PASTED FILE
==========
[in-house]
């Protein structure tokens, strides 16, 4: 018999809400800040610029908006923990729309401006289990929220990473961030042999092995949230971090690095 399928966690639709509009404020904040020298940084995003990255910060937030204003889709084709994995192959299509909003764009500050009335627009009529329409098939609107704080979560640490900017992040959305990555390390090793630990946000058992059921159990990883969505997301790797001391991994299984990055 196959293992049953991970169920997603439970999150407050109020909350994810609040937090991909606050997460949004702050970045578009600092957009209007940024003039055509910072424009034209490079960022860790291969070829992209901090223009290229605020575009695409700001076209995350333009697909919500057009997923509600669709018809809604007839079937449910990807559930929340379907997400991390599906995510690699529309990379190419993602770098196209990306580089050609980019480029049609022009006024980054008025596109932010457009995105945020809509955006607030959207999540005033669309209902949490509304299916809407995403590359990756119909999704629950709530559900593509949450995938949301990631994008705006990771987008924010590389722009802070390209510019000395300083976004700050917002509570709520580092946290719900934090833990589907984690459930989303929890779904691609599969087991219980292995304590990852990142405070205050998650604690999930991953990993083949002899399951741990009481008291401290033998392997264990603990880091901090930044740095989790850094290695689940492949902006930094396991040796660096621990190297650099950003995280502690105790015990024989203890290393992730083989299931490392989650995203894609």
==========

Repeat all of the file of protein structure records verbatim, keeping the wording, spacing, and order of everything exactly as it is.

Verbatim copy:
[in-house]
């Protein structure tokens, strides 16, 4: 018999809400800040610029908006923990729309401006289990929220990473961030042999092995949230971090690095 399928966690639709509009404020904040020298940084995003990255910060937030204003889709084709994995192959299509909003764009500050009335627009009529329409098939609107704080979560640490900017992040959305990555390390090793630990946000058992059921159990990883969505997301790797001391991994299984990055 196959293992049953991970169920997603439970999150407050109020909350994810609040937090991909606050997460949004702050970045578009600092957009209007940024003039055509910072424009034209490079960022860790291969070829992209901090223009290229605020575009695409700001076209995350333009697909919500057009997923509600669709018809809604007839079937449910990807559930929340379907997400991390599906995510690699529309990379190419993602770098196209990306580089050609980019480029049609022009006024980054008025596109932010457009995105945020809509955006607030959207999540005033669309209902949490509304299916809407995403590359990756119909999704629950709530559900593509949450995938949301990631994008705006990771987008924010590389722009802070390209510019000395300083976004700050917002509570709520580092946290719900934090833990589907984690459930989303929890779904691609599969087991219980292995304590990852990142405070205050998650604690999930991953990993083949002899399951741990009481008291401290033998392997264990603990880091901090930044740095989790850094290695689940492949902006930094396991040796660096621990190297650099950003995280502690105790015990024989203890290393992730083989299931490392989650995203894609």